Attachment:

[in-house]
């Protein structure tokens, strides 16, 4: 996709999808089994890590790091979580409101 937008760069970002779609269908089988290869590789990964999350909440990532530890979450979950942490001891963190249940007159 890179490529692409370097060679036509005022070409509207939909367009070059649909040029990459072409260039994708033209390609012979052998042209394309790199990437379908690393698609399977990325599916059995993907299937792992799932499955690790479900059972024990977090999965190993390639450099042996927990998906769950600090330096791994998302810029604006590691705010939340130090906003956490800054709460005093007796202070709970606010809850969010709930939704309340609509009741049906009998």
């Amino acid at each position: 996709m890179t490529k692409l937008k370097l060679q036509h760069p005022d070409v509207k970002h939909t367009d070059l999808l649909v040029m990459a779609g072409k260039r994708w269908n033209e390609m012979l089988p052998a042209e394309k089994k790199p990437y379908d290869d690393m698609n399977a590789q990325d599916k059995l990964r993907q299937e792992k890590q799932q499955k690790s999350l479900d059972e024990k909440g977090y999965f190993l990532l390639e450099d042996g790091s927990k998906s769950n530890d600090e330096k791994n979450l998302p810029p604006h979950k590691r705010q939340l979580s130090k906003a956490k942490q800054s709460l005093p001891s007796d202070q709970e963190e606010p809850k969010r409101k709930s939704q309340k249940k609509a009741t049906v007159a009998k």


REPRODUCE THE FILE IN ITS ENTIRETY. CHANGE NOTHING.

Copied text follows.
[in-house]
């Protein structure tokens, strides 16, 4: 996709999808089994890590790091979580409101 937008760069970002779609269908089988290869590789990964999350909440990532530890979450979950942490001891963190249940007159 890179490529692409370097060679036509005022070409509207939909367009070059649909040029990459072409260039994708033209390609012979052998042209394309790199990437379908690393698609399977990325599916059995993907299937792992799932499955690790479900059972024990977090999965190993390639450099042996927990998906769950600090330096791994998302810029604006590691705010939340130090906003956490800054709460005093007796202070709970606010809850969010709930939704309340609509009741049906009998």
């Amino acid at each position: 996709m890179t490529k692409l937008k370097l060679q036509h760069p005022d070409v509207k970002h939909t367009d070059l999808l649909v040029m990459a779609g072409k260039r994708w269908n033209e390609m012979l089988p052998a042209e394309k089994k790199p990437y379908d290869d690393m698609n399977a590789q990325d599916k059995l990964r993907q299937e792992k890590q799932q499955k690790s999350l479900d059972e024990k909440g977090y999965f190993l990532l390639e450099d042996g790091s927990k998906s769950n530890d600090e330096k791994n979450l998302p810029p604006h979950k590691r705010q939340l979580s130090k906003a956490k942490q800054s709460l005093p001891s007796d202070q709970e963190e606010p809850k969010r409101k709930s939704q309340k249940k609509a009741t049906v007159a009998k």